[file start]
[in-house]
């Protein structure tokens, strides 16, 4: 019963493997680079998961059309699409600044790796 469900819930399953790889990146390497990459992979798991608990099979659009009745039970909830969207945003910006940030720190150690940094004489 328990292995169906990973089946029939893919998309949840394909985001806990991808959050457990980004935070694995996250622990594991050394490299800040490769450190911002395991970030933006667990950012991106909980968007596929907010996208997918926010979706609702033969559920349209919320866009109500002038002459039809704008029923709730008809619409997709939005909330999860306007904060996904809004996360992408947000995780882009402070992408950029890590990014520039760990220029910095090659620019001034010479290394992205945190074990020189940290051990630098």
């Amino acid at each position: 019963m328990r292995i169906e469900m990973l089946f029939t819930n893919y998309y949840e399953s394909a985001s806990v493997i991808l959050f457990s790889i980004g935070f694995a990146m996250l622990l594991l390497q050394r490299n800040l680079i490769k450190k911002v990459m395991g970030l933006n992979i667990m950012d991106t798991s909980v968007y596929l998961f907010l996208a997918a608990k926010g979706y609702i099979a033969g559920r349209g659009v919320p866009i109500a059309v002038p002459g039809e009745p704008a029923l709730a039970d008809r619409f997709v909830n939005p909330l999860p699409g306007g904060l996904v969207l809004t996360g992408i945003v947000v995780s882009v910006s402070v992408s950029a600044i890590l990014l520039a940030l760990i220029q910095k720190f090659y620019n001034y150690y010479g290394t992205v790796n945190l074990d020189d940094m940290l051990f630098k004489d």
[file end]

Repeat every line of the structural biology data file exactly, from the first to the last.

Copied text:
[in-house]
């Protein structure tokens, strides 16, 4: 019963493997680079998961059309699409600044790796 469900819930399953790889990146390497990459992979798991608990099979659009009745039970909830969207945003910006940030720190150690940094004489 328990292995169906990973089946029939893919998309949840394909985001806990991808959050457990980004935070694995996250622990594991050394490299800040490769450190911002395991970030933006667990950012991106909980968007596929907010996208997918926010979706609702033969559920349209919320866009109500002038002459039809704008029923709730008809619409997709939005909330999860306007904060996904809004996360992408947000995780882009402070992408950029890590990014520039760990220029910095090659620019001034010479290394992205945190074990020189940290051990630098």
């Amino acid at each position: 019963m328990r292995i169906e469900m990973l089946f029939t819930n893919y998309y949840e399953s394909a985001s806990v493997i991808l959050f457990s790889i980004g935070f694995a990146m996250l622990l594991l390497q050394r490299n800040l680079i490769k450190k911002v990459m395991g970030l933006n992979i667990m950012d991106t798991s909980v968007y596929l998961f907010l996208a997918a608990k926010g979706y609702i099979a033969g559920r349209g659009v919320p866009i109500a059309v002038p002459g039809e009745p704008a029923l709730a039970d008809r619409f997709v909830n939005p909330l999860p699409g306007g904060l996904v969207l809004t996360g992408i945003v947000v995780s882009v910006s402070v992408s950029a600044i890590l990014l520039a940030l760990i220029q910095k720190f090659y620019n001034y150690y010479g290394t992205v790796n945190l074990d020189d940094m940290l051990f630098k004489d």